Feline infectious peritonitis or FIP is a very dangerous disease for our pet cats. Luckily it is not a very common disease, occurring in only a very small percentage of cats. Most cats are infected at a young age often before a year and a half old. Once clinical signs start to appear however there is a greater than 95% chance of death. Here is what you need to know about this little understood feline disease.
FIP is caused by a strain of feline coronavirus. As we have learned recently with COVID 19, there are many different strains of coronavirus. Coronaviruses in general are very common and up to 90% of cats are infected with one strain or another. Most of these cats show no visible symptoms but can transmit the virus to other cats. The most common strain of feline coronavirus lives in the gastrointestinal tract where it can cause recurrent diarrhea. It is still unknown which strains exclusively cause FIP and often it is a mutation of this common strain that causes the disease. In most cats even if they do contract the deadly strain of this virus, their immune system is able to fight off any infection before it causes serious issues.
FIP shows up in two different forms. There is a wet form and a dry form. In the wet form, fluid tends to accumulate in the cat’s body in either the abdomen or more rarely the chest. You can see difficulty breathing if there is fluid in the chest or a swollen pot-bellied appearance if it is in the abdomen. The wet form is a little easier to diagnose as you can collect samples of the fluid to test in a laboratory. The dry form causes much more vague symptoms, but involves a lot of inflammation throughout the body. In either form, once clinical signs start to develop, the cat tends to become sick quite rapidly and the disease typically results in death within several weeks.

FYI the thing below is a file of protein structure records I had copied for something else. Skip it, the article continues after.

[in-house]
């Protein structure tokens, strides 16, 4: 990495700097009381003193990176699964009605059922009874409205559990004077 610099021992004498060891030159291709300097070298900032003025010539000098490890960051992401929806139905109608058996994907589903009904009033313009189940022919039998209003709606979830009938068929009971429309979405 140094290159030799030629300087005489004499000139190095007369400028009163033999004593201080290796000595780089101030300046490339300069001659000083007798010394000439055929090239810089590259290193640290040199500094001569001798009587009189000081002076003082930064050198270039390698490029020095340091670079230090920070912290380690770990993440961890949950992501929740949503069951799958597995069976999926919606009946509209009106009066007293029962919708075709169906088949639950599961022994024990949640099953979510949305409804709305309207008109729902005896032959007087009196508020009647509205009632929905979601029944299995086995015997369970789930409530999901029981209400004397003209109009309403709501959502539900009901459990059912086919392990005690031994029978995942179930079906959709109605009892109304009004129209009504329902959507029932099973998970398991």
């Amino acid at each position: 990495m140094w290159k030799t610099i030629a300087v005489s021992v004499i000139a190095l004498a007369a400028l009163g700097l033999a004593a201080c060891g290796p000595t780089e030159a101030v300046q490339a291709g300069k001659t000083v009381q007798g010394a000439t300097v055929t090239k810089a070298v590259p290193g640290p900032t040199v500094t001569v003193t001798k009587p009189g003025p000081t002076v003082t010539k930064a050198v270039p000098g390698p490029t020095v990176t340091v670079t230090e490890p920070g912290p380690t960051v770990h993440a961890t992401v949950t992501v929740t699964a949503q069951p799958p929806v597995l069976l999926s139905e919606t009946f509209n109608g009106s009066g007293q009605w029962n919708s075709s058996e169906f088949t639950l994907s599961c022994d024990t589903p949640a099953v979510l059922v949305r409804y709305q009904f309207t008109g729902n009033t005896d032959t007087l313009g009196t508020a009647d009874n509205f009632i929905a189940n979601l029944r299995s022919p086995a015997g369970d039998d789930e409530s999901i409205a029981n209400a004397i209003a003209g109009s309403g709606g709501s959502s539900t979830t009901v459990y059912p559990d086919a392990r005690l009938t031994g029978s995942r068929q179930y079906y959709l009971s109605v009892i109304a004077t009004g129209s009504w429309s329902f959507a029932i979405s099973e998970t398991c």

As mentioned above, you can collect fluid samples in the wet form of FIP to run laboratory analyses however even that is not definitive. Because so many strains of coronavirus exist and can cause FIP it is very difficult to test for. All of the tests currently available are unable to differentiate between the strains. Most of the time you do not get a diagnosis of FIP as much as have any other possibility ruled out. If your veterinarian does diagnose your cat as having FIP, unfortunately there is no treatment and the disease is almost always fatal so euthanasia is often the best option.
The viruses that cause FIP do not survive long in the environment. Basic household cleaning and hygiene practices will destroy it. Because of this, and the chances that most cats do not develop FIP despite being infected with the virus, means it is relatively safe to bring another cat into your household within a couple of weeks of having a cat with the disease. In multiple cat households, you should wait a couple months to make sure no other cats become ill before bringing any new cats home.
Overall, Feline Infectious Peritonitis is not a very common disease, but is a very deadly one. It is nearly impossible to accurately test for and there is no treatment or cure once clinical signs occur. As with any other illness it is important to bring your cat to the vet if you start noticing any signs that they are not feeling well.
Article written by: Heather